DAVID VS. GOLIATH
My experience is that Notre Dame fans hate to lose. The pain of that loss, however, is dulled if it’s a good team. Any loss to a team that fans consider “inferior” creates a lot of message board bluster about firing coordinators and head coaches.
To Kelly’s credit, he didn’t lose to an unranked opponent in 2015. The sixth-year coach is now 26-3 when his team is ranked and his opponent is not. The losses are to South Florida in 2011 and Northwestern in 2014; both teams finished with a sub-.500 record. The third is to 7-6 Pittsburgh in 2013 (the game during which Stephon Tuitt was tossed for targeting).
Kelly is 18-8 (.692) when both his team and his opponent are unranked at game time, which is also last among the six coaches we’re examining.
THIS IS OUR HOUSE
A home win is the perfect capstone to a weekend odyssey to South Bend. No one should come to your house and push you around.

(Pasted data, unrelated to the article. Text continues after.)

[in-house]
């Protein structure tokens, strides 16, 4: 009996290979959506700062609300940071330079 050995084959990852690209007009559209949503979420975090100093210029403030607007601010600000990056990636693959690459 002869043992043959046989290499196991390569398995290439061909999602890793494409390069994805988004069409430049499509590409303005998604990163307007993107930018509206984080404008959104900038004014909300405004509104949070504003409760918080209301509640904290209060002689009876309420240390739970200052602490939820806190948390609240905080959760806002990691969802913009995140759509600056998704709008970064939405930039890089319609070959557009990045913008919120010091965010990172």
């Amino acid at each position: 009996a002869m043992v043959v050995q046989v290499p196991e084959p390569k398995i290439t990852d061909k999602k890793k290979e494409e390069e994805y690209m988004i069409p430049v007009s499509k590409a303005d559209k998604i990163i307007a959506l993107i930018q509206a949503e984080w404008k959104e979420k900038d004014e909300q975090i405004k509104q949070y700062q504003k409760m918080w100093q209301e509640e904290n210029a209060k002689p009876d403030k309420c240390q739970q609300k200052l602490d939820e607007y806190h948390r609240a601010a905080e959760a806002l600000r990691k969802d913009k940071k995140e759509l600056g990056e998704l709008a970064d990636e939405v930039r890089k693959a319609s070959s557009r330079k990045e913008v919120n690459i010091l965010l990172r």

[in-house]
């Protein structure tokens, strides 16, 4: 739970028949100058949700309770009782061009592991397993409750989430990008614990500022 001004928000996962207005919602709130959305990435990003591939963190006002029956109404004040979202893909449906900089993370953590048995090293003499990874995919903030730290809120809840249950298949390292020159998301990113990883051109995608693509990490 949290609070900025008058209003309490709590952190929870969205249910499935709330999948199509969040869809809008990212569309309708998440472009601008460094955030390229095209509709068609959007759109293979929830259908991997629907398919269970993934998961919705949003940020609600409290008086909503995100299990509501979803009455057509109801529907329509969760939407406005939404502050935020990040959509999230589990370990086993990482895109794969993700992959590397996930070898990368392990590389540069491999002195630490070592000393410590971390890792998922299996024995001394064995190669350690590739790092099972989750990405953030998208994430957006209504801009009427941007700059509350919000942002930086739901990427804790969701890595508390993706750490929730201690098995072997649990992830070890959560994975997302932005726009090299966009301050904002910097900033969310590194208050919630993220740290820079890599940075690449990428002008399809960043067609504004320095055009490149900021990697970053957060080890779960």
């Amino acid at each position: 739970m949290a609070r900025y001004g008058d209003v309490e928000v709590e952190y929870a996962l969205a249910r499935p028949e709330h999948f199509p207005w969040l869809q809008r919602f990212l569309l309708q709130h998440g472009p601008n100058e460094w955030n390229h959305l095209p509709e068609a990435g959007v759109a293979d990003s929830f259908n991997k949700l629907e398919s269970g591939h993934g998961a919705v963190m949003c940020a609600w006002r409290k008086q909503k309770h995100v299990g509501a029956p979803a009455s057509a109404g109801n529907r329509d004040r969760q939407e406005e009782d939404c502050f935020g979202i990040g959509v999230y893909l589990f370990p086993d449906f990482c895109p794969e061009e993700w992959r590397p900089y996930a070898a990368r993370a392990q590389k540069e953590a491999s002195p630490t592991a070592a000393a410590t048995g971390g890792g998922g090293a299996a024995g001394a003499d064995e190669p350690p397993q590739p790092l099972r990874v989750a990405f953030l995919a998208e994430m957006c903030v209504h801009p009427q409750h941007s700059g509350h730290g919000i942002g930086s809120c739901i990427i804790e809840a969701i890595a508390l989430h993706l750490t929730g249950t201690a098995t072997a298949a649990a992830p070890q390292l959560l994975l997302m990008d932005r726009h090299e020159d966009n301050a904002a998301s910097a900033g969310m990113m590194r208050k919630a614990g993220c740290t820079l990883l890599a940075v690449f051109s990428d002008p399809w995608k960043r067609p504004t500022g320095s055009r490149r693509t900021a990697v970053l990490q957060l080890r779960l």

In this respect, Holtz and Kelly boast similar records. Holtz was 30-7-1 in his first 78 games, while Kelly has been 29-8. Holtz’s losses were to #3 Michigan, a 5-5-1 Pittsburgh team, and #3 Penn State in 1986; a 5-6 Stanford team and #18 Penn State in 1990, #13 Tennessee in 1991 and #18 Stanford in 1992. That loss to Stanford in 1990 was Holtz’s only loss to a team that ended the season under .500. (He was 47-1 at ND).
Kelly’s home losses: 7-6 Michigan, #16 Stanford, 10-3 Tulsa in 2010; 5-7 South Florida and 10-2 USC in 2011; #14 Oklahoma in 2013; and 5-7 Northwestern and 9-4 Louisville in 2014.[table “” not found /]
It’s satisfying to go into an opponent’s house and silence their crowd in a dominating win. My experience with our fan base, however, is they tend to forgive road losses more than home losses (unless they are against opponents deemed inferior).
Kelly’s teams have struggled in true road games. They are 14-11, which puts him well behind the legends.[table “” not found /]
Fans constantly implore the Irish’s head coach – through their televisions – to keep his foot on the accelerator.